Healy Hall, on the main campus of Georgetown University in Washington, DC, is the university's bellwether. Built between 1877 and 1879, Healy Hall is named for Patrick Francis Healy, president of the university 1873 to 1882, and the first African-American to be president of a major, mostly-white university. Healy Hall is a historic building rich in architectural character and is listed on many building registries, such as the DC Inventory of Historic Sites and the National Register of Historic Places, and is also a National Historic Landmark.
Located near 37th and O Streets in Georgetown, Healy Hall is home to both academic and administrative offices. It also contains the Riggs Library and Gaston Hall. Currently, the building houses the Office of the President, the Kennedy Institute for Ethics, the National Institute for Bioethics Literature and the Georgetown University Department of Classics.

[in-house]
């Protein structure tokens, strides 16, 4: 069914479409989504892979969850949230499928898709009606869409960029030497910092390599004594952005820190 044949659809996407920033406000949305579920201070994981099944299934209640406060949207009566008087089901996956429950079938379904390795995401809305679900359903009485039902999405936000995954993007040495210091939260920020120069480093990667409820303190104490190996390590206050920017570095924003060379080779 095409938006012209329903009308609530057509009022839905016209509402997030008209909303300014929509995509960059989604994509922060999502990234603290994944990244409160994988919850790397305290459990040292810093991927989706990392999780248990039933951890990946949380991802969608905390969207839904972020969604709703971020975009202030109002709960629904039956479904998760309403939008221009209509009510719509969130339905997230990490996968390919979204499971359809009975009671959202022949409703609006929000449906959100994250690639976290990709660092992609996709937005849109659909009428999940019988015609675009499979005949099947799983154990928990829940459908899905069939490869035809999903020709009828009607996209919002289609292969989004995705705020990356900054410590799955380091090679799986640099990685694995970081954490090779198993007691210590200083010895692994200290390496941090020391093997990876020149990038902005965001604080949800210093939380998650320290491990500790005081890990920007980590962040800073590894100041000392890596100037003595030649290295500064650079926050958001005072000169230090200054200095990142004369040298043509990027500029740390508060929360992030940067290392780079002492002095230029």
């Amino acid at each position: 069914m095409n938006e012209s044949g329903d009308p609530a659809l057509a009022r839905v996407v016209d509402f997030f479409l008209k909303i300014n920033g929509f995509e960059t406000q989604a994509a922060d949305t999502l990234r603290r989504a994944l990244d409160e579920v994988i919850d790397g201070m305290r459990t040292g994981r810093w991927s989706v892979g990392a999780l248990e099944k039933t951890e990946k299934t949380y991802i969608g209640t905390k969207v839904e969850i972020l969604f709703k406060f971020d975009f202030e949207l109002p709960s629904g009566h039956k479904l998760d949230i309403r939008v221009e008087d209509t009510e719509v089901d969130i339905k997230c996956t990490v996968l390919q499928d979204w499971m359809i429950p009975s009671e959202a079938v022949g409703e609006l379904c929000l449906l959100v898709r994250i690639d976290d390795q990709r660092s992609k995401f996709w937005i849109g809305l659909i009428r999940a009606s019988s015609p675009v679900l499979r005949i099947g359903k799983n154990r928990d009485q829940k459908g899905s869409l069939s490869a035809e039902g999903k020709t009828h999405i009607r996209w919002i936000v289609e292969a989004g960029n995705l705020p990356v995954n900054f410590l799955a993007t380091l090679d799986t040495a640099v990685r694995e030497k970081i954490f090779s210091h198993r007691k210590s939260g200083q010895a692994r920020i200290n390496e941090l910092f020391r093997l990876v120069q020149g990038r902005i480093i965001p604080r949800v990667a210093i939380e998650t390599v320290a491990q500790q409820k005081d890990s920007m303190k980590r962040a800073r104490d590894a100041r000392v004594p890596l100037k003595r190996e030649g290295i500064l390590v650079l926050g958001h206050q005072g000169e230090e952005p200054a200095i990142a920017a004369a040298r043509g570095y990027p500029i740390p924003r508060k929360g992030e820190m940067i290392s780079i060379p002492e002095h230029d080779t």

Healy Hall was built in the Flemish Romanesque style by the architects Smithmeyer and Pelz, who also designed the Library of Congress. Soaring towers and spires create a majestic exterior, while interior features, such as Gaston Hall (known as Georgetown's "Jewel in the Crown"), boast allegorical paintings, intricate ceiling paintings, and coats of arms of the Jesuit colleges. Visitors will also see the Healy Clock Tower, the hands of which have often been stolen by students as part of a long-standing university tradition.